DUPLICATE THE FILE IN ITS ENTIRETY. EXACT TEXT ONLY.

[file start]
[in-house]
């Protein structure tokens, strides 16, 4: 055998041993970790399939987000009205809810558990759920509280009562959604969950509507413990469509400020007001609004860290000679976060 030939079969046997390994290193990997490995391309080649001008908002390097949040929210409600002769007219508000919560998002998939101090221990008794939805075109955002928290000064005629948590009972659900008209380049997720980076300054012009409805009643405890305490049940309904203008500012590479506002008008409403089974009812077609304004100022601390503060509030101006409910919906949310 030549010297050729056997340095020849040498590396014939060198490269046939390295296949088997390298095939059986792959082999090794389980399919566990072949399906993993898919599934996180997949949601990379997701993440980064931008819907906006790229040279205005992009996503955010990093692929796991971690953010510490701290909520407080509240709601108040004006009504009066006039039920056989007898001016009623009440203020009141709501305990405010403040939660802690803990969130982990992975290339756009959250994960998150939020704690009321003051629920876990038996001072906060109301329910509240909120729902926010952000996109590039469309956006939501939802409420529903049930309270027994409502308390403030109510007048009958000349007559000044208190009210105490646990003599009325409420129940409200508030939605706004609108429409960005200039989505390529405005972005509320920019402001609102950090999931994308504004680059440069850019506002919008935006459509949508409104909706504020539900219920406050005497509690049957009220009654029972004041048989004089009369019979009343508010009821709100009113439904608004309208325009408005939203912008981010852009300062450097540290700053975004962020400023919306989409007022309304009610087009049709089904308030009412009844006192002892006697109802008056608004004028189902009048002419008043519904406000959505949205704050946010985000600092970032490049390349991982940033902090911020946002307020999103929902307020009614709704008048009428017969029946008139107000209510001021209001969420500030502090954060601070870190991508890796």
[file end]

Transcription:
[in-house]
């Protein structure tokens, strides 16, 4: 055998041993970790399939987000009205809810558990759920509280009562959604969950509507413990469509400020007001609004860290000679976060 030939079969046997390994290193990997490995391309080649001008908002390097949040929210409600002769007219508000919560998002998939101090221990008794939805075109955002928290000064005629948590009972659900008209380049997720980076300054012009409805009643405890305490049940309904203008500012590479506002008008409403089974009812077609304004100022601390503060509030101006409910919906949310 030549010297050729056997340095020849040498590396014939060198490269046939390295296949088997390298095939059986792959082999090794389980399919566990072949399906993993898919599934996180997949949601990379997701993440980064931008819907906006790229040279205005992009996503955010990093692929796991971690953010510490701290909520407080509240709601108040004006009504009066006039039920056989007898001016009623009440203020009141709501305990405010403040939660802690803990969130982990992975290339756009959250994960998150939020704690009321003051629920876990038996001072906060109301329910509240909120729902926010952000996109590039469309956006939501939802409420529903049930309270027994409502308390403030109510007048009958000349007559000044208190009210105490646990003599009325409420129940409200508030939605706004609108429409960005200039989505390529405005972005509320920019402001609102950090999931994308504004680059440069850019506002919008935006459509949508409104909706504020539900219920406050005497509690049957009220009654029972004041048989004089009369019979009343508010009821709100009113439904608004309208325009408005939203912008981010852009300062450097540290700053975004962020400023919306989409007022309304009610087009049709089904308030009412009844006192002892006697109802008056608004004028189902009048002419008043519904406000959505949205704050946010985000600092970032490049390349991982940033902090911020946002307020999103929902307020009614709704008048009428017969029946008139107000209510001021209001969420500030502090954060601070870190991508890796």